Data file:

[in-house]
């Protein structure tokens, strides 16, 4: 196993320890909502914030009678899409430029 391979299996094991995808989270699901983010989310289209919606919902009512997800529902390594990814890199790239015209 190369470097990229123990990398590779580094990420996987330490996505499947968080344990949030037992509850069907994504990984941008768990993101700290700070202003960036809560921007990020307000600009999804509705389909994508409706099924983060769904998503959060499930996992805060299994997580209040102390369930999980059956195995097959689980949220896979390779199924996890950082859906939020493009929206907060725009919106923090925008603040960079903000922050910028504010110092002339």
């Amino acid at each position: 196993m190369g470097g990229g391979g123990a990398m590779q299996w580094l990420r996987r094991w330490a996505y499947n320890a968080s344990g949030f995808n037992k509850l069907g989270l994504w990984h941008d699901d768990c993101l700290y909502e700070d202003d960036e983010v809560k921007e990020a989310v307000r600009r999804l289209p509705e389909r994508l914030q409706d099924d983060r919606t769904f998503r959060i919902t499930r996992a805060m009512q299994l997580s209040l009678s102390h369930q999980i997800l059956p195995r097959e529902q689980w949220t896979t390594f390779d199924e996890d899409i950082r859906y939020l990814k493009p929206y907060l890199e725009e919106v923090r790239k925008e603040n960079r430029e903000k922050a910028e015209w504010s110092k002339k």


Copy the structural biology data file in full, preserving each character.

[in-house]
């Protein structure tokens, strides 16, 4: 196993320890909502914030009678899409430029 391979299996094991995808989270699901983010989310289209919606919902009512997800529902390594990814890199790239015209 190369470097990229123990990398590779580094990420996987330490996505499947968080344990949030037992509850069907994504990984941008768990993101700290700070202003960036809560921007990020307000600009999804509705389909994508409706099924983060769904998503959060499930996992805060299994997580209040102390369930999980059956195995097959689980949220896979390779199924996890950082859906939020493009929206907060725009919106923090925008603040960079903000922050910028504010110092002339």
């Amino acid at each position: 196993m190369g470097g990229g391979g123990a990398m590779q299996w580094l990420r996987r094991w330490a996505y499947n320890a968080s344990g949030f995808n037992k509850l069907g989270l994504w990984h941008d699901d768990c993101l700290y909502e700070d202003d960036e983010v809560k921007e990020a989310v307000r600009r999804l289209p509705e389909r994508l914030q409706d099924d983060r919606t769904f998503r959060i919902t499930r996992a805060m009512q299994l997580s209040l009678s102390h369930q999980i997800l059956p195995r097959e529902q689980w949220t896979t390594f390779d199924e996890d899409i950082r859906y939020l990814k493009p929206y907060l890199e725009e919106v923090r790239k925008e603040n960079r430029e903000k922050a910028e015209w504010s110092k002339k």